Critics are everywhere. They can be harsh, they can complain about your work, they can put you off, and it can be disheartening.
The actor who may receive a bad review may think that they are not cut out for acting. They feel crushed by the words of some stranger who sat in the audience and critiqued their every move. But there is a difference between the two people. The person up on stage is the one actually doing the work, whereas the other is doing the easy job of sitting and hiding in an audience, picking holes in someone else’s work.
People love to criticise others. Sometimes people can criticise for all the wrong reasons: out of spite, out of jealousy, or misunderstanding.
When you are trying to produce something: trying to write, paint, or build a business, then critics are everywhere and they can easily throw you off course. We should ignore the critics and instead just focus on our fans.
Ignore The Critics
Ignore the critics who complain about how you could have done better, or where you fell short. The person actually doing the task is the one who deserves the credit, because they tried time and time again. They fell short but they tried again with great enthusiasm.
They know that they are doing something worthy, and at least they are trying, rather than sitting there on the sidelines doing nothing.
If they try and they fail, well at lest they know that they have been brave. Even if they fail, they are better than those shy people who never tried. They are better than those people who were too scared to try something themselves.
Ignore those who criticise you and have never been in your shoes, or who have never tried to attempt what you are doing. Ignore the football fan who has never played a competitive game in his life, or the art critic who has never painted anything.
Find Your Fans
If someone doesn’t like what you are producing, that’s fine, as Seth Godin says: ‘it’s not for them’.
- If someone doesn’t like your writing, that’s fine – they’re not the intended reader.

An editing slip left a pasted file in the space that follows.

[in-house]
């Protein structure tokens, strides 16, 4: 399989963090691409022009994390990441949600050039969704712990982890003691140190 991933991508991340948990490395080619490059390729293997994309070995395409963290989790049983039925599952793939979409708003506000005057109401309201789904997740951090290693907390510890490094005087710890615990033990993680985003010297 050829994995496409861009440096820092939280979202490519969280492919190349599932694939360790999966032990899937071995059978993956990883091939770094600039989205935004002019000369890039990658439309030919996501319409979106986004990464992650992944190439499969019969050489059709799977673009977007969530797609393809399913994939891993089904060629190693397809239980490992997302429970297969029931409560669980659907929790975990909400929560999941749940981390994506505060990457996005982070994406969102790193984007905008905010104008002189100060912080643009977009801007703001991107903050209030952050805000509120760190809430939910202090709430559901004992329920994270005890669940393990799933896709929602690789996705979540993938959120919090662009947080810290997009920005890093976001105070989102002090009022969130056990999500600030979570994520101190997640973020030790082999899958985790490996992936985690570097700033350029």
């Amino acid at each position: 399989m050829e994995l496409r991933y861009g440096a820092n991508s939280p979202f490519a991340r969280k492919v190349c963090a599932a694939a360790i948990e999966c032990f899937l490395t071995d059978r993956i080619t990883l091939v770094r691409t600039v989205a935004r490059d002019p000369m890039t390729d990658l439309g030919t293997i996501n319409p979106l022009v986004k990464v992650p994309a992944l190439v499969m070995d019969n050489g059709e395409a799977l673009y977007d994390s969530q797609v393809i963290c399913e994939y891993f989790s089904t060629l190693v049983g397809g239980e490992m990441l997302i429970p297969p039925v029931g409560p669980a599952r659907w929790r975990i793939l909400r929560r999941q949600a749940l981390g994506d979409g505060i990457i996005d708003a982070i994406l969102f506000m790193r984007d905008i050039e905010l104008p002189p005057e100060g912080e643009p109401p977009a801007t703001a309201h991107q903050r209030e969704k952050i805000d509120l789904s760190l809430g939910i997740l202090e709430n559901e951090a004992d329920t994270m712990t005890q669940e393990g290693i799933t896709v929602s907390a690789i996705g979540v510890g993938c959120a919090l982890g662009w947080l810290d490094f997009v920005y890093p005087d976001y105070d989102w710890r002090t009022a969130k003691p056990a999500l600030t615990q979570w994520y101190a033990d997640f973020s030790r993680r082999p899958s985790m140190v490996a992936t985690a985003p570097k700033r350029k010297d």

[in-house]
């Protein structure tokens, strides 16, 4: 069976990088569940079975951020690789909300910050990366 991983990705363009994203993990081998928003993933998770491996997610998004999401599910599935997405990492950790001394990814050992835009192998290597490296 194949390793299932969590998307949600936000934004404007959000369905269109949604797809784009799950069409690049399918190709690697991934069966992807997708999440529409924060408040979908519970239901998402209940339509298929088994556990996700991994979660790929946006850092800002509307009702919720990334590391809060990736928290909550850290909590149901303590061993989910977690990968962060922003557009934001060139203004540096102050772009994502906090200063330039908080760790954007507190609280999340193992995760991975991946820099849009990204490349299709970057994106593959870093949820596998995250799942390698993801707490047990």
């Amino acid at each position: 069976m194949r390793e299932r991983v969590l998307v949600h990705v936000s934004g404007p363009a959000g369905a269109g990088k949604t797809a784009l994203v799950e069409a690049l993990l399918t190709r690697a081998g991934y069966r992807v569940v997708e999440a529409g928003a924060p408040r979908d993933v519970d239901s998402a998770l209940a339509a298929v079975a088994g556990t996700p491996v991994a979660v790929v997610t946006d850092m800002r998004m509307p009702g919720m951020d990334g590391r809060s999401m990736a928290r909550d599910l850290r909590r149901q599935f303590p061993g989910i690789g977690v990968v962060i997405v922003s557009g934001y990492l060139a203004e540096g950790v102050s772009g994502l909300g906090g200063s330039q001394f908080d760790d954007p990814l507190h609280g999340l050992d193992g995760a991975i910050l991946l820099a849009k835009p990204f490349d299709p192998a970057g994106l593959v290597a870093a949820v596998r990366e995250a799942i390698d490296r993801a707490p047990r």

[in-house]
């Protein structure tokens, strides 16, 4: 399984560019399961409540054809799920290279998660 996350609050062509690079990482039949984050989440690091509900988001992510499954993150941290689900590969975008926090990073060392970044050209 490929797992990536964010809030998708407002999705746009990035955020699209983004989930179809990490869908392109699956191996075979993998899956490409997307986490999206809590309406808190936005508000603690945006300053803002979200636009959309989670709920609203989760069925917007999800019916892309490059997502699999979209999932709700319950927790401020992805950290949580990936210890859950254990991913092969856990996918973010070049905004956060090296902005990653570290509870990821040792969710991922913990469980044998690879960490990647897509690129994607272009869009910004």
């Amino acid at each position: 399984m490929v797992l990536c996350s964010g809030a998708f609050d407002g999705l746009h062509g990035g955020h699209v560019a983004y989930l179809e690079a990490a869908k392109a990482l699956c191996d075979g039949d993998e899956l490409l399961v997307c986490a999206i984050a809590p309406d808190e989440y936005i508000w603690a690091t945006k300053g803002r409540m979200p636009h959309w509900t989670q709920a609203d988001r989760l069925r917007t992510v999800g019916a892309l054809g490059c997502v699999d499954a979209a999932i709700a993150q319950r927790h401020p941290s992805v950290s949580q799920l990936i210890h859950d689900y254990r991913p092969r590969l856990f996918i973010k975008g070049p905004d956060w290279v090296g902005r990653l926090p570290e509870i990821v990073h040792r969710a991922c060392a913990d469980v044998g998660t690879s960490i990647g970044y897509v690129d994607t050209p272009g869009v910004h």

- If someone doesn’t like your acting, that’s fine – they’re not the intended audience.
- If someone doesn’t like what you are selling, that’s fine – they’re not the intended customer.
Keep on doing what you are doing and just find the right audience, find your fans. If you find a group of people who like what you are doing and you enjoy providing them value, then focus on those fans and serve their needs as best as possible.
Some Critics Just Can’t Be Won Over
Whatever it is you are creating may be adored by some and hated by others. Ignore the haters and instead focus on those who love your work.
Some people love heavy metal music, some people hate it. If you’re in a heavy metal band, do you think it’s better to focus on those who love your music, with your screaming lyrics and heavy guitar riffs? Or should you focus on the critics who hate your music?
It might be that the critic hates your music because they in fact love jazz, and no matter how much you listen to their criticism you’ll never be able to make heavy metal music that pleases them. So ignore them. You’ll get better by focussing on what your fans think.
Commit Yourself to Your Craft
Do not waste your time thinking about your critics. Commit yourself to what you are doing, commit yourself to your craft.
Ignore those who try to criticise you and only bring you down. Instead focus on those who actually like what you are producing – your fans.
You will always have critics and you’ll get better results by focussing on your fans.
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